Saturday, February 14, 2009

Am I Original?

After seeing, and writing about that quote on reading a few days ago, I started thinking about various words of wisdom we live by, and some of those quotable snippets you see at the beginning of a book or hear in a big speech. Why is it, if someone wise or famous once said something it is quoted for all eternity? Are we no longer able to think for ourselves? to come up with our own eternal truths?

Then I really started pondering, are the words I live by my own or did they come from someone else? I have heard it said no one could have a truly original thought. It may be new in that moment, but it was born from other knowledge and it is in fact just an evolution of ideas. So, does that mean every story has already been told and every poem already written? Will there ever be another truly new song or are they just updated versions of something that was sung a couple hundred years ago?

Many cultures believe we are born with innate knowledge; we already have the wisdom of our ancestors in our blood. I guess if birds can migrate to places they have never been and monarch butterflies can return to a place three generations later then it is possible we are born with some innate knowledge beyond how to breath and gain sustenance. Maybe, if we were not so culturally driven, we would be aware of this innate knowledge, but it is hard to know in the world today what we “know” and what we are taught.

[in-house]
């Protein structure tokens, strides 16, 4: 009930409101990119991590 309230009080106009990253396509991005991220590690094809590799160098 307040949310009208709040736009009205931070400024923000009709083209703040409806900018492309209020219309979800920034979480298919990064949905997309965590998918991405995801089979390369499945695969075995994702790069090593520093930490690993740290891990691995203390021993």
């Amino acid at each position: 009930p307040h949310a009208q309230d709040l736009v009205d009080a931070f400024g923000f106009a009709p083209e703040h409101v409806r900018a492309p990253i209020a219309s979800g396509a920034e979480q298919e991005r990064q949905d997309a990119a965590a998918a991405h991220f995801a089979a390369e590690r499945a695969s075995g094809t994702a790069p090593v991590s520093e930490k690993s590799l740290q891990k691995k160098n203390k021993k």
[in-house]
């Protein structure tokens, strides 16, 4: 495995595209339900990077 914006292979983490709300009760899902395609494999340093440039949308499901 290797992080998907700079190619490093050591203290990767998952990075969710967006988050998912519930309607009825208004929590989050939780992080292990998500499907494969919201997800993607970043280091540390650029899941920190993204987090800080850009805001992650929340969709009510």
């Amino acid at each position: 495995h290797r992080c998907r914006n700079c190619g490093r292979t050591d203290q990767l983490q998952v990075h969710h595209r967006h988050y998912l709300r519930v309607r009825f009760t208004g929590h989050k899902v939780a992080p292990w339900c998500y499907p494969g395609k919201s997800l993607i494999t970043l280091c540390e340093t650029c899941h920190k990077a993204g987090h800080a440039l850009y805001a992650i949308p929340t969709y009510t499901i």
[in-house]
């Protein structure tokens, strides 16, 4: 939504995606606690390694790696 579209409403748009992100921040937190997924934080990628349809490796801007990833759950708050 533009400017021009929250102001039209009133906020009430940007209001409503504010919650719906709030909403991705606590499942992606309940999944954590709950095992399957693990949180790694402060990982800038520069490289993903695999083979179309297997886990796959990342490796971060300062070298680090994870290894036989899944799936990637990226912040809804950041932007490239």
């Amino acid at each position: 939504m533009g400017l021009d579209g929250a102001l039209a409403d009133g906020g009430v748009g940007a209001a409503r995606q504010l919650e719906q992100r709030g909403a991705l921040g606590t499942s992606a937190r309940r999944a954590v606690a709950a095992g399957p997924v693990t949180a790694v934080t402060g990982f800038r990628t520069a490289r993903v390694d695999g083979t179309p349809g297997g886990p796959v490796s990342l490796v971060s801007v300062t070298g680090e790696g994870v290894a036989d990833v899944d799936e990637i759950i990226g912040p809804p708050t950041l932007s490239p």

I do know this, when I write, be it a story or poem or even a blog entry such as this, the combination of thoughts is new to me even if they are culled from the deep recesses of my mind or other sources.

So, as I ponder all of this and wonder “Why do I write if it is not original?” I realize it is not necessary to have new ideas, just as it is not necessary to know if my abilities are learned or innate, it is good to share what I know with those who might be inclined to listen (or read) and to keep learning. In the end, I realize that there are some worthwhile quotes out there, maybe even one or two appropriate for moments such as this.

Let me close with one I found yesterday:
“A mind once stretched by a new idea never regains its original dimensions.” unknown


  1. We were asked the question "why do you write" in a workshop at a writing group that I used to attend. My answer is very simple. I write because I can't not write. I can no more not write than I can not breathe.
    I'm also very fond of quoting. I think that a pithy quote from someone (and it doesn't matter if they are famous) is a good way of getting your point across and can also act as a springboard for your own ideas.

    I'm often wary of attributions but Churchill is supposed to have said "It is a good thing for an uneducated man to read a book of quotations."

    I'd say for an educated one too.

  2. I think quotations are a useful tool if used sparingly. I see, however, far too many articles or blog entries that consist of quotation after quotation....and my immediate response is, "yes, but what do YOU think?".

    I think every writer should give themselves first and spice it sparingly with aged witticism (if necessary).

    But then:

    "Que sçais-je?" (What do I know?)"
    — Michel de Montaigne

  3. I love quotations, but I use them sparingly, unless I want to send up people who use them too often.

    "To impress a small fool, quote a greater fool. But to impress a great fool, just invent your own nonsense and pass it off as someone else's witticism."

    And, yes, you can quote me.